From the May 9, 1983 issue of New York Magazine.
The rehearsal had already dragged on for hours, the air conditioning had long since died, and the stars, Elizabeth Taylor and Richard Burton, were beginning to get a bit whiny, complaining about the heat at the Shubert Theatre in Boston, one of the more superficial problems of this production of Private Lives. The day after the first preview, a delicious sense of crisis was in the air, Richard and Elizabeth were running lines each morning at the Ritz, everybody was angry with the director, and the semi-hysteria wasn’t much different from what goes on with any show while it’s out of town. But this wasn’t any show: this was a sideshow, a canny exploitation guaranteed to turn out the crowds—Elizabeth Taylor and Richard Burton co-starring onstage for the first time.
Such troubles! Taylor and Burton, scarred survivors of tabloids and marital wars, were wheeling their circus into town prior to a ten-week run in New York, and the paparazzi were ready to descend. Bodyguards had been hired, and the cognac diamonds hauled out of the vault. Burton was recovering from back surgery, and Taylor talking about her hematoma from the car crash in Israel. Zev Bufman, her co-producer, was fielding calls from the international press and organizing sawhorses as a barrier against the hordes of fans outside, some of them clutching tattered copies of Kitty Kelley’s The Last Star, hoping for an autograph. The Taylor-Burton coterie of press agents and associates were flying in and flying out, limos were dispatched to Logan airport, everyone was being shifted around in suites at the Copley Plaza, and if that wasn’t enough, just before the first preview the rubber air bags that move the scenery had collapsed. Which meant more experts would be flying in and flying out. The principals didn’t know their movements, were blowing lines, and there remained a very tricky dance sequence in the second act to re-choreograph.
So Richard Burton, suitably grim, was onstage blocking out his own dance steps, moving slowly because of the pains in his spine, his navy jogging suit making him look as thin as the playbill. His second and third wife, Elizabeth Taylor, was slaving, too, going over and over a bit with the Victrola.
“All right, darling, let’s do,” Burton said, and off they glided, reincarnated as those 1930s lovers Elyot and Amanda, Noel Coward’s ex-husband and ex-wife who have just abandoned their new spouses and are trying to make a go of it again. And so the waltz began, tentatively, as they navigated the steps of their Paris living room, trying to avoid the Braque reproduction and the grand piano. Taylor was wearing high heels, cuffed jeans, and a silky sweatshirt, and as she tried to keep her eyes fixed on her partner, their feet and dialogue got tangled, and they stumbled over Coward’s precious quips until, dance over, they collapsed on the divan.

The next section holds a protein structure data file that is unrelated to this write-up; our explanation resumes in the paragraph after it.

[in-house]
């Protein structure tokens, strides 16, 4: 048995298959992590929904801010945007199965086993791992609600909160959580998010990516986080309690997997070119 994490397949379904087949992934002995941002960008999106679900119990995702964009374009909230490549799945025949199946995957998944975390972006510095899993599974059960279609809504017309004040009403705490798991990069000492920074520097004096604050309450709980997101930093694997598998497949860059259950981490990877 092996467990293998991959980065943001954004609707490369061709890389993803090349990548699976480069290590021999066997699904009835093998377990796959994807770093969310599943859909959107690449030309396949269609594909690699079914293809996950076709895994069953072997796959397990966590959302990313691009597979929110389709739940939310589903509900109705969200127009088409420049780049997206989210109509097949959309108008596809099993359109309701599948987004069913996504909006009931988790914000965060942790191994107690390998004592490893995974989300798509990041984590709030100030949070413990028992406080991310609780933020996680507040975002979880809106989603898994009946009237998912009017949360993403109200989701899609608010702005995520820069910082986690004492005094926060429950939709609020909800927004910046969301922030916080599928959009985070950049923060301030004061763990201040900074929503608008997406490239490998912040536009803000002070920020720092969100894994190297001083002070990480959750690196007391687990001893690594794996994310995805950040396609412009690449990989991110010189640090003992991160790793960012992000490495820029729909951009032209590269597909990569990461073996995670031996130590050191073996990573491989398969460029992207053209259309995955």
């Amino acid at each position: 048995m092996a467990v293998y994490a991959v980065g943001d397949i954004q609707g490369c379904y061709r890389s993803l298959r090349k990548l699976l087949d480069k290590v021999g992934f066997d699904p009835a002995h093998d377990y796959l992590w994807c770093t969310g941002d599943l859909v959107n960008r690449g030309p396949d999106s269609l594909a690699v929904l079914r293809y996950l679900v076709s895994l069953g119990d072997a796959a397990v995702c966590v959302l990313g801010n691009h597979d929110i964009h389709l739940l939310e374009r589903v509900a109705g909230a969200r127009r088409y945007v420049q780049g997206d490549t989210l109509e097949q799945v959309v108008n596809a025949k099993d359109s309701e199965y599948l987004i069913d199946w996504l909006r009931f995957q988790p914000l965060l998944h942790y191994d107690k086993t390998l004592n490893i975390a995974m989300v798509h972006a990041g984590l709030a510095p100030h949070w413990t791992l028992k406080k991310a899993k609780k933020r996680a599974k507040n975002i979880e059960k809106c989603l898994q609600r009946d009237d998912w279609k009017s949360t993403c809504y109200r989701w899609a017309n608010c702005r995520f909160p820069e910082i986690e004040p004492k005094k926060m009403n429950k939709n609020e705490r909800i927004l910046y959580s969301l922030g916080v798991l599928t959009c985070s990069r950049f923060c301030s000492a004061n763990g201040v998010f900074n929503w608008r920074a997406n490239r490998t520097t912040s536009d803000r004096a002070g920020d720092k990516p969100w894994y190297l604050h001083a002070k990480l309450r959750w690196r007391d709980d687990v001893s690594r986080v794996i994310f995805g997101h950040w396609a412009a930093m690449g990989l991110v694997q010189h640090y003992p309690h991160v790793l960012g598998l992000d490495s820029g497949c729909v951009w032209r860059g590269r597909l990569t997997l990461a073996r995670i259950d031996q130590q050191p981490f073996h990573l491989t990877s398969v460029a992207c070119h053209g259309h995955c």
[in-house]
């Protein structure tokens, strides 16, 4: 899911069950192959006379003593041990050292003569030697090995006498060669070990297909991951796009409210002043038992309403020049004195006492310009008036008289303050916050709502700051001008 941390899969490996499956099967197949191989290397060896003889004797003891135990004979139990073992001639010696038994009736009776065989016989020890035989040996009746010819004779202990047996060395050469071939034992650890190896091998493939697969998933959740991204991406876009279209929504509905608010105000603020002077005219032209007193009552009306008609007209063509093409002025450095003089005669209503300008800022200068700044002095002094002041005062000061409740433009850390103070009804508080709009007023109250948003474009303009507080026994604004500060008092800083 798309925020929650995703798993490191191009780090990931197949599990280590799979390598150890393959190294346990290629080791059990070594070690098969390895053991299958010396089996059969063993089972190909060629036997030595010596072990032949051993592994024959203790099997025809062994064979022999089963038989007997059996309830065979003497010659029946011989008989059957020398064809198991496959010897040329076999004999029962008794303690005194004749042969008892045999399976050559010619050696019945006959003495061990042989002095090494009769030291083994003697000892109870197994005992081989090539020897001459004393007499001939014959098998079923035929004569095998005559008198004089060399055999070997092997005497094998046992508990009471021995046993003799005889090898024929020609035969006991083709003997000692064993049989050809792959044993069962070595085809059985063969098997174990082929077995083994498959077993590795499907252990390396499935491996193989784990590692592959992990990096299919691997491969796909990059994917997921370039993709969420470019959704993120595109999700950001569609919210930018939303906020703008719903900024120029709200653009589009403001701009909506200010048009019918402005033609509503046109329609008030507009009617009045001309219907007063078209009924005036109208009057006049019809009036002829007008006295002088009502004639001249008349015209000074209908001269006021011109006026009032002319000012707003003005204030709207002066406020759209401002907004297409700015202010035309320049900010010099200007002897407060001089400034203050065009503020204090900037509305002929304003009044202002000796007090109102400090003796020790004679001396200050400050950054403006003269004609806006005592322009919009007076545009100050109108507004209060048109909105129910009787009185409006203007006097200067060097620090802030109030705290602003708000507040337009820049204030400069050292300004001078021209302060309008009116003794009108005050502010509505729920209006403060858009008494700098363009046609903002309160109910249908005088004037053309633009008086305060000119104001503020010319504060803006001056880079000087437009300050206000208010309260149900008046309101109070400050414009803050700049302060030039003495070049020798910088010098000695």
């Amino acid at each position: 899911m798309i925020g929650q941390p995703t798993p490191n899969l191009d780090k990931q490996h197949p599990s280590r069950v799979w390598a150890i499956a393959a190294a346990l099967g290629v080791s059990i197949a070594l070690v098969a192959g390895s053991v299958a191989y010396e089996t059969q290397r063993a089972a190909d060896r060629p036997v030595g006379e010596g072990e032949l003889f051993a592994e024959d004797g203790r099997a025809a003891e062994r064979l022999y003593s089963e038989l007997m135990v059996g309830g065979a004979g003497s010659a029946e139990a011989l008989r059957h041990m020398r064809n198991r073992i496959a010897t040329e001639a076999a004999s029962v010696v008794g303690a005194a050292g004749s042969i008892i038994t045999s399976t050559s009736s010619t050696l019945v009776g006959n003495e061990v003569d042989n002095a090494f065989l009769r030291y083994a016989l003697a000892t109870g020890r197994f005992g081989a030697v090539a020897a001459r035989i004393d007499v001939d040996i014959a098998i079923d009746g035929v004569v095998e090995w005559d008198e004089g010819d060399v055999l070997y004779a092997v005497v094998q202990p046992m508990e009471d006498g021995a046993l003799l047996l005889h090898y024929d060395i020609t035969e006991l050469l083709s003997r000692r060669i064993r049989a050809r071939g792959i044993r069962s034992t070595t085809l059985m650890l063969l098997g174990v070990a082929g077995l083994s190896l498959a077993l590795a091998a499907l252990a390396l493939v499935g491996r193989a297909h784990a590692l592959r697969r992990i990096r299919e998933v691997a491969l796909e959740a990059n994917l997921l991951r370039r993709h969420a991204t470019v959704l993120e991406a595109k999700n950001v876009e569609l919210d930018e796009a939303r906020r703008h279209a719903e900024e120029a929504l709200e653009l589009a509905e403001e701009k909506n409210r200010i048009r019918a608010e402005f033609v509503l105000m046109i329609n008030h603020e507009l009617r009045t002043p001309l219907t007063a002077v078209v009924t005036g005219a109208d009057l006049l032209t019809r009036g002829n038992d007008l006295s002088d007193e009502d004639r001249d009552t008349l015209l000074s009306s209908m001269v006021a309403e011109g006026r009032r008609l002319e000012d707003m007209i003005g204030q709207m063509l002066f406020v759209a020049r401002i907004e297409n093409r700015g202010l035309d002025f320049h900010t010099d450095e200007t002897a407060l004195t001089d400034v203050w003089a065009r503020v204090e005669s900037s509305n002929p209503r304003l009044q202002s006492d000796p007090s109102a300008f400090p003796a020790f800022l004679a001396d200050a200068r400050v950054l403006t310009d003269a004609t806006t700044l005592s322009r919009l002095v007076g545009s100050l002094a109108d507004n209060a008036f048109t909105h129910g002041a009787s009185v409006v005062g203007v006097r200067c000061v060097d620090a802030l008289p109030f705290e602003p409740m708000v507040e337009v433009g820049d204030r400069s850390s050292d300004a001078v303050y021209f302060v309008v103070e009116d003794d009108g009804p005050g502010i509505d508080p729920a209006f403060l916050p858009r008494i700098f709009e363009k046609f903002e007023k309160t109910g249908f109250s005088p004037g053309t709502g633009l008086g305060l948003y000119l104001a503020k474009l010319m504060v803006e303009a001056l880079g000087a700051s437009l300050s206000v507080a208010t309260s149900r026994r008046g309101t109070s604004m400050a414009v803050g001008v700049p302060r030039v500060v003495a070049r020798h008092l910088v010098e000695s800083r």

“Darling,” Elizabeth Taylor said to Richard Burton, “you’re still wearing your wedding band.” She took his hand tenderly. “I know,” Burton said. “Why don’t you take it off?” Taylor said. “Because I can’t get it off.” “I see,” she said, light as a meringue. The moment played like Noel Coward, deft, a little too fraught with meaning, except, irony of ironies, it wasn’t from Private Lives at all.
The Taylor-Burtons arrived last week for a limited run. Elizabeth Taylor, tired of doing General Hospital and not ready to become Mrs. Victor Luna, is eager for another Broadway triumph. Private Lives is not a showpiece, like The Little Foxes, but Taylor says, “I am ready for Nouveau York.” Rock Hudson—“one of my best friends”—has lent her his apartment. “I guess that means when he comes in for the opening I’ll have to offer to get him a hotel room,” she says. Those nasty questions about the dignity of trotting out the linen of her own private lives don’t bother Elizabeth Taylor Hilton Wilding Todd Fisher Burton Burton Warner, overchonicled, overquestioned, overplayed. “Who cares,” she said in her dressing room up in Boston. “For heaven’s sake, it just adds a giggle to the whole thing. At this point, I know who I am and what I am.”